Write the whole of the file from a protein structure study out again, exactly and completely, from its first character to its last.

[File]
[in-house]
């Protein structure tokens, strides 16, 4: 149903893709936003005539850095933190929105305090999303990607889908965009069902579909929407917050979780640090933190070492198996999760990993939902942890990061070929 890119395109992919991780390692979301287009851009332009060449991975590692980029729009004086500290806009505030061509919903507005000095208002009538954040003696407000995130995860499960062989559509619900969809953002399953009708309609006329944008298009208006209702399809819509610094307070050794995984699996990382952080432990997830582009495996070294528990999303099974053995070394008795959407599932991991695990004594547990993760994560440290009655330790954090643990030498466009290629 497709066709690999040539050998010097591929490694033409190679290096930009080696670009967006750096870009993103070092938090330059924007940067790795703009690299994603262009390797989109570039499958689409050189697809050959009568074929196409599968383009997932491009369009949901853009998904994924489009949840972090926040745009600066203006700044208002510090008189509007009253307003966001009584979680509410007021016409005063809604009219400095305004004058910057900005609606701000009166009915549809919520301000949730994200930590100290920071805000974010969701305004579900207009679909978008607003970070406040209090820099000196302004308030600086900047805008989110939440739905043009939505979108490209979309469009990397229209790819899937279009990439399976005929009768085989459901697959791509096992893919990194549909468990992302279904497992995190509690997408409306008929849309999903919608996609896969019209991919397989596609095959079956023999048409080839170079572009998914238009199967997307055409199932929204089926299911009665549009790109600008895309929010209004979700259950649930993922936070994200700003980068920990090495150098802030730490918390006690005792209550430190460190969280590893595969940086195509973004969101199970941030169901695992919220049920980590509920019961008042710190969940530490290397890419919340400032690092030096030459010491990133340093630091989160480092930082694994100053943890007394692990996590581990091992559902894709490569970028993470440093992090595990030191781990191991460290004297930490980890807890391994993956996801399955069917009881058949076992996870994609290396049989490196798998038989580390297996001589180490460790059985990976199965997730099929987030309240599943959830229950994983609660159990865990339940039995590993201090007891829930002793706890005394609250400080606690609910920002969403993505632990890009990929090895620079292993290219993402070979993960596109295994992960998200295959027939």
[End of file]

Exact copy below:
[in-house]
């Protein structure tokens, strides 16, 4: 149903893709936003005539850095933190929105305090999303990607889908965009069902579909929407917050979780640090933190070492198996999760990993939902942890990061070929 890119395109992919991780390692979301287009851009332009060449991975590692980029729009004086500290806009505030061509919903507005000095208002009538954040003696407000995130995860499960062989559509619900969809953002399953009708309609006329944008298009208006209702399809819509610094307070050794995984699996990382952080432990997830582009495996070294528990999303099974053995070394008795959407599932991991695990004594547990993760994560440290009655330790954090643990030498466009290629 497709066709690999040539050998010097591929490694033409190679290096930009080696670009967006750096870009993103070092938090330059924007940067790795703009690299994603262009390797989109570039499958689409050189697809050959009568074929196409599968383009997932491009369009949901853009998904994924489009949840972090926040745009600066203006700044208002510090008189509007009253307003966001009584979680509410007021016409005063809604009219400095305004004058910057900005609606701000009166009915549809919520301000949730994200930590100290920071805000974010969701305004579900207009679909978008607003970070406040209090820099000196302004308030600086900047805008989110939440739905043009939505979108490209979309469009990397229209790819899937279009990439399976005929009768085989459901697959791509096992893919990194549909468990992302279904497992995190509690997408409306008929849309999903919608996609896969019209991919397989596609095959079956023999048409080839170079572009998914238009199967997307055409199932929204089926299911009665549009790109600008895309929010209004979700259950649930993922936070994200700003980068920990090495150098802030730490918390006690005792209550430190460190969280590893595969940086195509973004969101199970941030169901695992919220049920980590509920019961008042710190969940530490290397890419919340400032690092030096030459010491990133340093630091989160480092930082694994100053943890007394692990996590581990091992559902894709490569970028993470440093992090595990030191781990191991460290004297930490980890807890391994993956996801399955069917009881058949076992996870994609290396049989490196798998038989580390297996001589180490460790059985990976199965997730099929987030309240599943959830229950994983609660159990865990339940039995590993201090007891829930002793706890005394609250400080606690609910920002969403993505632990890009990929090895620079292993290219993402070979993960596109295994992960998200295959027939």